The recording starts with 5~10 seconds of room ambiance, followed by 5~10 seconds
of the VGA test system without a video card installed, and then the actual product’s
noise at various levels. For the most realistic results, set the volume
so that the starting ambient level is just barely audible, then don’t change
the volume setting again.

Comparable system sound files:


Gaming: Please check out gaming-oriented reviews of the HD 5750 at sites
like like HardwareCanucks,
The Tech
, and techPowerUp.
The general consensus is that the HD 5750 is a decent midrange graphics card
with a small increase in performance over the HD 4850/4830,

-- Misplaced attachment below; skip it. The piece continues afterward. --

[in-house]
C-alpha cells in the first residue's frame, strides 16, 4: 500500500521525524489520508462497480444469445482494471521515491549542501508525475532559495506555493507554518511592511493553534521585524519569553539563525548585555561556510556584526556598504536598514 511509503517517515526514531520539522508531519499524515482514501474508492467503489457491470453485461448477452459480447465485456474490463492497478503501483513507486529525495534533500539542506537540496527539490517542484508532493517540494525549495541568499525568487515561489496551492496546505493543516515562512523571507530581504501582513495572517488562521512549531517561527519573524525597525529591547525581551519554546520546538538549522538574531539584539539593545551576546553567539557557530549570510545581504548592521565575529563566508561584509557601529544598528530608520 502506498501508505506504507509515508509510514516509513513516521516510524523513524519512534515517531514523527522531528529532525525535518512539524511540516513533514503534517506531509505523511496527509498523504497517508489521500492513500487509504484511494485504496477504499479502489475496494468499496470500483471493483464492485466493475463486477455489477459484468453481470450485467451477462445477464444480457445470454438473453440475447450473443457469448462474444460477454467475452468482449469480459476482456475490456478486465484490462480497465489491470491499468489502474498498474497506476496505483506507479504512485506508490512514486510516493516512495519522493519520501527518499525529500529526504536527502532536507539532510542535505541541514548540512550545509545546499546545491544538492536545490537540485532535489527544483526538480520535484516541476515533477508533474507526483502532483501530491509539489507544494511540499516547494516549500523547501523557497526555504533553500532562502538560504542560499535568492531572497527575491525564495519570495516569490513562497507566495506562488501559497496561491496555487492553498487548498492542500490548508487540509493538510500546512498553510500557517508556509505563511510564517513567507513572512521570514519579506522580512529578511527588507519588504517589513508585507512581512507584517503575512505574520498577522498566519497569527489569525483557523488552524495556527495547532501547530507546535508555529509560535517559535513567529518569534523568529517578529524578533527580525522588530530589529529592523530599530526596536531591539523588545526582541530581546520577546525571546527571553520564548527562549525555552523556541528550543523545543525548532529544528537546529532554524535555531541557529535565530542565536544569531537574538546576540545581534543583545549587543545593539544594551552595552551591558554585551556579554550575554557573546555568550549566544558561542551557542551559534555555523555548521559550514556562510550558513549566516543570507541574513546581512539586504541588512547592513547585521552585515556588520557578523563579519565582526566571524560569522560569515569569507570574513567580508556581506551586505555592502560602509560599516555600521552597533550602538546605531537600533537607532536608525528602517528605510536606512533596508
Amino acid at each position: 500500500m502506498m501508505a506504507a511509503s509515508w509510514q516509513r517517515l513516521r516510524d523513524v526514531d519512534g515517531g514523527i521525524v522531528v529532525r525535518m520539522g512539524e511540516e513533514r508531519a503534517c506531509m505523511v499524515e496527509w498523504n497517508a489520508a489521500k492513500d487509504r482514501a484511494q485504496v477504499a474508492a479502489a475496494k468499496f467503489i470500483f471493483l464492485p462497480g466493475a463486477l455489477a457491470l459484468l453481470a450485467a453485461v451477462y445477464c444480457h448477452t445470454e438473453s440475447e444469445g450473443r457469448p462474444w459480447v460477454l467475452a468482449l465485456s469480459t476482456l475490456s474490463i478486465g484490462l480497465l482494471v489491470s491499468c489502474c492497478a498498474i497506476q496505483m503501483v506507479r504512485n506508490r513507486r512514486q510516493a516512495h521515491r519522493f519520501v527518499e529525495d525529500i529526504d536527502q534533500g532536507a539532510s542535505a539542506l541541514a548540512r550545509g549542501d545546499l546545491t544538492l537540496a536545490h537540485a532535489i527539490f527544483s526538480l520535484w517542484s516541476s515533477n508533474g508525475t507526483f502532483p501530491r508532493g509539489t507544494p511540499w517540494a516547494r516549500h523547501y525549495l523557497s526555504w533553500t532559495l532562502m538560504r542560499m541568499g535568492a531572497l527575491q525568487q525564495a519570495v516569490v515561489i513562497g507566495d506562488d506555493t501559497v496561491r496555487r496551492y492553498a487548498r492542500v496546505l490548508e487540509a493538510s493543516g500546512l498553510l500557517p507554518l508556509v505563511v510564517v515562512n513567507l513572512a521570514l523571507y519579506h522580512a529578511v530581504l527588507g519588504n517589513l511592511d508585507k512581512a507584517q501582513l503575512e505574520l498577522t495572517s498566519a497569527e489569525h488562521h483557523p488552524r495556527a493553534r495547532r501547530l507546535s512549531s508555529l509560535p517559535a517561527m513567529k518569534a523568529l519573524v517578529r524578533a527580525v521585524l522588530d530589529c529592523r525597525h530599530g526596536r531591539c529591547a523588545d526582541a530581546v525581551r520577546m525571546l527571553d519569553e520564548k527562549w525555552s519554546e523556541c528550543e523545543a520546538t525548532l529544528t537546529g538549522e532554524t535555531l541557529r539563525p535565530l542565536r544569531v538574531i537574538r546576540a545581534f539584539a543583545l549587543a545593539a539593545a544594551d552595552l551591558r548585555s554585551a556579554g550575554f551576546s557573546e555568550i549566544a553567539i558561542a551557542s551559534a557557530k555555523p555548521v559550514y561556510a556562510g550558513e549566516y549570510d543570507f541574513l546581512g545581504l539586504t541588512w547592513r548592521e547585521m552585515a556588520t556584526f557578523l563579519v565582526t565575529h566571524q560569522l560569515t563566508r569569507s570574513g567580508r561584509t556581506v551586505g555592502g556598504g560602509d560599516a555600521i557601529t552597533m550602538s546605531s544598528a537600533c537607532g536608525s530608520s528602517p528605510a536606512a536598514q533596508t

and is a competitive rival for the GeForce
GTS 250
. It is aptly suited for gaming at resolutions of 1680×1050 and

Power Consumption: By our estimates, the Asus EAH5750 Formula 25W when
idle and 77W under full load. Given the HD 5000 series’ reputation for energy
efficiency, we were expecting a bit less. The overall power consumption is about
on par with other cards in its class.

Cooling: The unique race-car themed heatsink adopted by Asus for the
EAH5750 Formula is an efficient cooling solution though we can’t say for sure
whether the touted design elements are crucial to its performance. The size
of the heatsink and fan are more than suitable for the amount of power required
by the 5750. Inside a case at one meter’s distance, the overall noise character
is very smooth and inconspicuous whether idle or on load. However, on load the
power draw goes up by 50W yet the noise level increases by only 1 dBA, so it’s